Stable isotopes reveal invasion-mediated changes in aquatic subsidies provided to riparian songbirds
Non-native plant introductions can impact riparian ecosystem function through diverse terrestrial and aquatic pathways, resulting in cascading effects throughout food webs. Invasion-mediated vegetation changes have been shown to depress terrestrial arthropod communities and alter arthropod flux across the aquatic-terrestrial interface. We investigated the effects of a non-native woody plant, New Mexico locust (Robinia neomexicana), on insect contributions to riparian songbird diets. Using stable isotope analyses of insects and avian feces, we found the riparian songbird community consumed approximately 34% aquatic resources, highlighting the importance of aquatic resource subsidies to riparian consumers. Additionally, we found evidence that two insectivorous bird species consumed more aquatic insects in invaded sites, but these invasion-mediated diet shifts differed among years. Our detection of changes in terrestrial- and aquatic-derived prey in bird diets in response to a near-range plant invasion suggests that the introduction of invasive alien species from more geographically isolated native ranges could produce similar or stronger effects. Resource subsidies hold great potential as a means of understanding indirect consequences of invasion for riparian consumers.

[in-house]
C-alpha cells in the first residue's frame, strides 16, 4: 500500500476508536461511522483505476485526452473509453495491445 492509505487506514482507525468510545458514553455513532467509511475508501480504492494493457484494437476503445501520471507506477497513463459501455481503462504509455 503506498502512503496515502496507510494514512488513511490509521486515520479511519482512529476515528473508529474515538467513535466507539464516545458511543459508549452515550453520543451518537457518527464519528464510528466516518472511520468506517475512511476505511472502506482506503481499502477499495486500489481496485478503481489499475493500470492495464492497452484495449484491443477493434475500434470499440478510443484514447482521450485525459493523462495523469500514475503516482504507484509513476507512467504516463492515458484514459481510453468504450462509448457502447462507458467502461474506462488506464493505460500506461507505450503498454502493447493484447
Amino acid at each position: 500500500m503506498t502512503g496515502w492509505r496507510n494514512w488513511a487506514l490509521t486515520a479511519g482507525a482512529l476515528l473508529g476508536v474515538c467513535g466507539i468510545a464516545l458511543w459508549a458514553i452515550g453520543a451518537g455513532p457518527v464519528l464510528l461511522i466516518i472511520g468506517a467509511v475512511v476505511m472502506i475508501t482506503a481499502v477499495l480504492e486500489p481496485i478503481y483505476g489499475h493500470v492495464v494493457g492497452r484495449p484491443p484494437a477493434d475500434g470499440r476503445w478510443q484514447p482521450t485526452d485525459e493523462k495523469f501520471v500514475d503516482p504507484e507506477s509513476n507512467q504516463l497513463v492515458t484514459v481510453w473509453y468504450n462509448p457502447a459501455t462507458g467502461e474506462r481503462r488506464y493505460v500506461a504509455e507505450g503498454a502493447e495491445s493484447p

Hannah Riedl (Primary Presenter/Author), firstname.lastname@example.org;
Lani Stinson ( Co-Presenter/Co-Author);
Liba Pejchar ( Co-Presenter/Co-Author), hidsodhf;